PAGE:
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  • Writer's pictureThe Will Partners

What is Intestacy and How Does it Affect You?


intestacy

Intestacy will occur when a person has not left a valid will, or if their will does not dispose of all of their estate (for example if all of the residuary beneficiaries had predeceased).


The exact distribution under the intestacy rules is set out in S46 Administration of the Estates Act 1925. The distribution will vary depending on the value of the estate and what members of family survive. Beneficiaries will inherit the estate after any debts, funeral expenses, taxes and other liabilities have been paid.


Spouse is alive- Intestate leaves no children

If the intestate’s spouse survives by 28 days, and there are no surviving issue of the intestate, the surviving spouse will receive the entire estate.


Spouse is alive – Intestate leaves children

If the intestate’s spouse survives by 28 days, and there are surviving issue of the intestate, the distribution would be as follows:

  • The spouse inherits all personal chattels.

  • The spouse receives a statutory legacy of £270,000 plus gross interest.

  • The spouse receives half of the remainder

  • Children receive the other half equally between them. If any child has predeceased, that child’s issue receives their share per stirpes.

If the estate is worth less than £270,000, the spouse receives everything.


The spouse can ask the personal representatives (PRs) to appropriate the matrimonial home to them in satisfaction of their entitlement.


No spouse survives

Where no spouse survives, or doesn’t survive by 28 days, the estate is distributed to the following family members, passing to the next class of beneficiaries if there are no surviving beneficiaries in the previous class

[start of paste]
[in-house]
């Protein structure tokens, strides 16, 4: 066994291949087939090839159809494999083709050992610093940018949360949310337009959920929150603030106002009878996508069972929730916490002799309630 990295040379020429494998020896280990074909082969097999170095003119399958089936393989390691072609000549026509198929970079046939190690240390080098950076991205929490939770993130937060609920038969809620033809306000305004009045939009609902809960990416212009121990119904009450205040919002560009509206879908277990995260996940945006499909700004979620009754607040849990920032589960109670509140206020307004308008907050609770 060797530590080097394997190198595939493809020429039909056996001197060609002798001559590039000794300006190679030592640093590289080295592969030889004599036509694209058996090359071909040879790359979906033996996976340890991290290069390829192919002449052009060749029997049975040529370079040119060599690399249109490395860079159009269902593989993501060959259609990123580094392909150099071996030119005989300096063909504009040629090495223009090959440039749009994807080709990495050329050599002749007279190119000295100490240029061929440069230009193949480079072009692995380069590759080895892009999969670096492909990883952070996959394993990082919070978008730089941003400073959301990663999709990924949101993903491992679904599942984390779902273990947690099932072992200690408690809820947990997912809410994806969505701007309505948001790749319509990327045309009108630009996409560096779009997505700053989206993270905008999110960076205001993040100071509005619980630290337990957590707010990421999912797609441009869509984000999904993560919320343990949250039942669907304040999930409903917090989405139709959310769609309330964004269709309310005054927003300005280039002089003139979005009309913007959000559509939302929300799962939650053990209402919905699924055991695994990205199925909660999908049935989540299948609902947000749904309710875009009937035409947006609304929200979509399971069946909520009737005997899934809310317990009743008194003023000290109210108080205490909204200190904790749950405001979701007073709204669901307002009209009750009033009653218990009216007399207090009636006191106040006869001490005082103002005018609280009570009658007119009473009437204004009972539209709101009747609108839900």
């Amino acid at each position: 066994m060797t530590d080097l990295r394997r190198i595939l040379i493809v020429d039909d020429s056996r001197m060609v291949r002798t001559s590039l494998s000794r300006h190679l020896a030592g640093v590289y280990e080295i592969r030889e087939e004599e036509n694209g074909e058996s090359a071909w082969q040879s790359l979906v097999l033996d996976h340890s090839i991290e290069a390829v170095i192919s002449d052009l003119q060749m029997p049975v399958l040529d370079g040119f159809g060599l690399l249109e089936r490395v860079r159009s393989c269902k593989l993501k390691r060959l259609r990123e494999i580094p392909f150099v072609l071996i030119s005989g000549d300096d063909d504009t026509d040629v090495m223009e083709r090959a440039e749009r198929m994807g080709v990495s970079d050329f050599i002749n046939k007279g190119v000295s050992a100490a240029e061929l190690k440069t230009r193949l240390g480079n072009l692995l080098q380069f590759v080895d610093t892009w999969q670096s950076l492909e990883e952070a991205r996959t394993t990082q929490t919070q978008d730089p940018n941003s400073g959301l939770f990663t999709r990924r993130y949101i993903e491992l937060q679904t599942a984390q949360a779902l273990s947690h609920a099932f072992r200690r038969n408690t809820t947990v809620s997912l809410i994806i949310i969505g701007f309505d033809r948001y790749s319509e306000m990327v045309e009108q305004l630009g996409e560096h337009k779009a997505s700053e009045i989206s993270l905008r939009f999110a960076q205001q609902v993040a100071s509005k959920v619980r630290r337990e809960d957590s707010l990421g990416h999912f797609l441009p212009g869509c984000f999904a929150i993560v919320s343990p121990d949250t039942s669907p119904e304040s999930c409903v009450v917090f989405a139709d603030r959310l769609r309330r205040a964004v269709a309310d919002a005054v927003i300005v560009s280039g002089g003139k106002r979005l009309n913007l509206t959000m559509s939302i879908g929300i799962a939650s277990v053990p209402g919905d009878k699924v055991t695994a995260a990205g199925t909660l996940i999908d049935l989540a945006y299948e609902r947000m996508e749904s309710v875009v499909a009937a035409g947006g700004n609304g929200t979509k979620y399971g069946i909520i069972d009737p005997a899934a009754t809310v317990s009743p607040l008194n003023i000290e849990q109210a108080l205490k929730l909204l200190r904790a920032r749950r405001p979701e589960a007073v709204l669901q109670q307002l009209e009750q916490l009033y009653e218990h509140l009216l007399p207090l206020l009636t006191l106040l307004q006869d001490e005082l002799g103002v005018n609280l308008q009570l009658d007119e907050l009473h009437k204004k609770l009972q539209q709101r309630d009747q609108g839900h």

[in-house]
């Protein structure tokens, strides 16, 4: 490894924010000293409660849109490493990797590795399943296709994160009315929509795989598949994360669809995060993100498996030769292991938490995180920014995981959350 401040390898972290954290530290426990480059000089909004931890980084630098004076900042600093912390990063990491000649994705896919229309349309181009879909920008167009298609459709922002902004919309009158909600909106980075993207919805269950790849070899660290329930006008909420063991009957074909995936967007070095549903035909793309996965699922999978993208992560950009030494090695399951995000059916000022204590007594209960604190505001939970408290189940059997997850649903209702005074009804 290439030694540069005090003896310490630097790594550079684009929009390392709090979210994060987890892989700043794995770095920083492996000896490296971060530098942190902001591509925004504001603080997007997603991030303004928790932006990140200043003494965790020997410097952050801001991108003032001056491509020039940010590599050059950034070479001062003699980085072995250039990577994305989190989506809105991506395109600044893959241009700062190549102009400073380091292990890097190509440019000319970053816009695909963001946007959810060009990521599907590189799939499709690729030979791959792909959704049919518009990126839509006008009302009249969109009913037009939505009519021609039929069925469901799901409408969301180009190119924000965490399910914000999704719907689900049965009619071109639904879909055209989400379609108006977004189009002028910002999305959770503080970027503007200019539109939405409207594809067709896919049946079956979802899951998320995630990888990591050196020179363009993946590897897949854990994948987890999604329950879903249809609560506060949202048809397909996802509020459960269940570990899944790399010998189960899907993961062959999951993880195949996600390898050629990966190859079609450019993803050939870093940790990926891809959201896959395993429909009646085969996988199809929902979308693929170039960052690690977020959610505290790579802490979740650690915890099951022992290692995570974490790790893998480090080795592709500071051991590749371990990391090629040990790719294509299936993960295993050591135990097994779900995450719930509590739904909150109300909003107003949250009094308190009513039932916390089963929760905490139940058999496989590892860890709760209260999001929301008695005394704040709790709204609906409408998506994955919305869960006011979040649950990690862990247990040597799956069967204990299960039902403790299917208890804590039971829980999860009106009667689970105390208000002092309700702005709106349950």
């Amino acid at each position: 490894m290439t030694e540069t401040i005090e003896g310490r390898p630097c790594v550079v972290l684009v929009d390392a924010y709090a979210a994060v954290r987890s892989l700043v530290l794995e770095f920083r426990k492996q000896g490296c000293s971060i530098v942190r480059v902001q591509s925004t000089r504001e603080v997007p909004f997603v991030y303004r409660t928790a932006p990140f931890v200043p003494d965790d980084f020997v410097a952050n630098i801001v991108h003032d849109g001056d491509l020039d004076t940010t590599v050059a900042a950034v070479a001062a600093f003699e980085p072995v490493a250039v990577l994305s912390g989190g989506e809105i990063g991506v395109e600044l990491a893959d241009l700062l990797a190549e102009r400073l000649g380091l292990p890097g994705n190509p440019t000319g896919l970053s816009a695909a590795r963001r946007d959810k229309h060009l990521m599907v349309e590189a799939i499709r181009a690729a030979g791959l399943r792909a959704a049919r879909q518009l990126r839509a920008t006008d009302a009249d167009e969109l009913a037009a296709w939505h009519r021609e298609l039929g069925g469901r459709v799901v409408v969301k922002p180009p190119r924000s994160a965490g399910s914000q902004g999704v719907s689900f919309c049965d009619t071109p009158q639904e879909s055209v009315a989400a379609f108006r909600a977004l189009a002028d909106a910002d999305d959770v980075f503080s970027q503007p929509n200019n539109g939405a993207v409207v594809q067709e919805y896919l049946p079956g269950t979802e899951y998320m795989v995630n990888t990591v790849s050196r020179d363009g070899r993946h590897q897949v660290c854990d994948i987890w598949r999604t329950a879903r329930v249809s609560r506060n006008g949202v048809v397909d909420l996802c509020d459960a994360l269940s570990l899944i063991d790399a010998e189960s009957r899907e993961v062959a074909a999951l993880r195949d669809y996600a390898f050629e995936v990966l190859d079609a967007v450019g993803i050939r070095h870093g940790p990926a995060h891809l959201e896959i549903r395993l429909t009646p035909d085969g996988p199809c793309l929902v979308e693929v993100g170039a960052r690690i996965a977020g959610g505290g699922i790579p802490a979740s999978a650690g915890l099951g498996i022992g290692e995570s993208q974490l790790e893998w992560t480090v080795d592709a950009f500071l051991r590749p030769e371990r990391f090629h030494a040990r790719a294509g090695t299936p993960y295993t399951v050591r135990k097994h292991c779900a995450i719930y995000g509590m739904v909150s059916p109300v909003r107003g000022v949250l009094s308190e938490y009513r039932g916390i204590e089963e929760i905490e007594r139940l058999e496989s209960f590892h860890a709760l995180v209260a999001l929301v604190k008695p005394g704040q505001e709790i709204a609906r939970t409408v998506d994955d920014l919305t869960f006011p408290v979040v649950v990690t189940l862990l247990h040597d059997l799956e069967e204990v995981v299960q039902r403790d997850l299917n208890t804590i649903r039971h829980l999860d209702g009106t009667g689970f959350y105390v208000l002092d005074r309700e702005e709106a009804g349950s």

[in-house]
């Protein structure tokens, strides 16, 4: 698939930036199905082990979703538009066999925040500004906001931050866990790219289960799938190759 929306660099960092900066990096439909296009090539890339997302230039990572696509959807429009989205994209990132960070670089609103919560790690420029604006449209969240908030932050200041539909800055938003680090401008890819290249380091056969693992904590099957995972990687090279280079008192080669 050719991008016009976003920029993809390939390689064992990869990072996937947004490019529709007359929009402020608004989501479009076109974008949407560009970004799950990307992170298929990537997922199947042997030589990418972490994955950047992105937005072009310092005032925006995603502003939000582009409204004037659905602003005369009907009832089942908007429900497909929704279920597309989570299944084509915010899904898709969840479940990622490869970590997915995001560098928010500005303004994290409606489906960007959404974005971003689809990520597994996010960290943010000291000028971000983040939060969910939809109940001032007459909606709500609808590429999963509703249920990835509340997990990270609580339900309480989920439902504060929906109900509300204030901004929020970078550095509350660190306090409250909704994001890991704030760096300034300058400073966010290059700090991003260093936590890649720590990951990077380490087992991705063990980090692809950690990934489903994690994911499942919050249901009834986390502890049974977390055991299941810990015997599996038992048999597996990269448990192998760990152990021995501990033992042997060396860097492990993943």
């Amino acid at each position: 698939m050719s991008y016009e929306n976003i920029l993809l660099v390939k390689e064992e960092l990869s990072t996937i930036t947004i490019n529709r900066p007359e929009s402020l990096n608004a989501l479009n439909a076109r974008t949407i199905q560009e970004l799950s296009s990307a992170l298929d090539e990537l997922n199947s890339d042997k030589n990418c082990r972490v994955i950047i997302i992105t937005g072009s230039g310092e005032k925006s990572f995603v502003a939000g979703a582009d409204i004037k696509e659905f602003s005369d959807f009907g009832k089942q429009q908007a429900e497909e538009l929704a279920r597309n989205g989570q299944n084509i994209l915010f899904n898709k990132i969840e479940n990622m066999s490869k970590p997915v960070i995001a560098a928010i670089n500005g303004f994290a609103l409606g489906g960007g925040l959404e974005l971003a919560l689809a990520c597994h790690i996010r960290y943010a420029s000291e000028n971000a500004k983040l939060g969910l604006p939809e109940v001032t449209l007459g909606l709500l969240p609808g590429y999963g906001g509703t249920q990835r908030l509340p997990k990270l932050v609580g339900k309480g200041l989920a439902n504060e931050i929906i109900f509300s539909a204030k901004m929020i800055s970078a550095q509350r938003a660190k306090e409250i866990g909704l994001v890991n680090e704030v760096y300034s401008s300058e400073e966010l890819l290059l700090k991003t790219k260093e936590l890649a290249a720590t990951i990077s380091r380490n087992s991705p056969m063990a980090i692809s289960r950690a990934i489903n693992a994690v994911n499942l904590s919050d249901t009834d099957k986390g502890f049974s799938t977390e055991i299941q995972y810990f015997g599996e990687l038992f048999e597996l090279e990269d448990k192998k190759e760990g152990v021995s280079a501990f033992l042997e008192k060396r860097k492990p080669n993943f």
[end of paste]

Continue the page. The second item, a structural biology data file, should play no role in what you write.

• To the intestate’s children equally. If any child has predeceased, that child’s issue receives their share per stirpes.

  • To the intestate’s parents equally.

  • To the intestate’s whole blood siblings equally. If any sibling has predeceased, the sibling’s issue receives their share per stirpes.

  • To the intestate’s half-blood siblings equally. If any sibling has predeceased, that sibling’s issue receives their share per stirpes.

  • To the intestate’s grandparents equally.

  • To the intestate’s whole blood uncles and aunts equally. If any uncle or aunt has predeceased, that person’s issue receives their share per stirpes.

  • To the intestate’s half-blood uncles and aunts equally. If any uncle or aunt has predeceased, that person’s issue receives their share per stirpes.



No close relatives

Where there are no surviving relatives of the intestate alive, their estate will pass bona vacantia to the Crown.


Cohabitants have no rights under the Intestacy Provisions. Should they believe that they have not been provided reasonable provision from the estate, they would need to apply to the courts under the Inheritance (Provision for Family and Dependants) Act 1975.


If you would like to ensure that your family are protected, why not book a free no obligation consultation in the comfort of your own home to find out more about wills and trusts.


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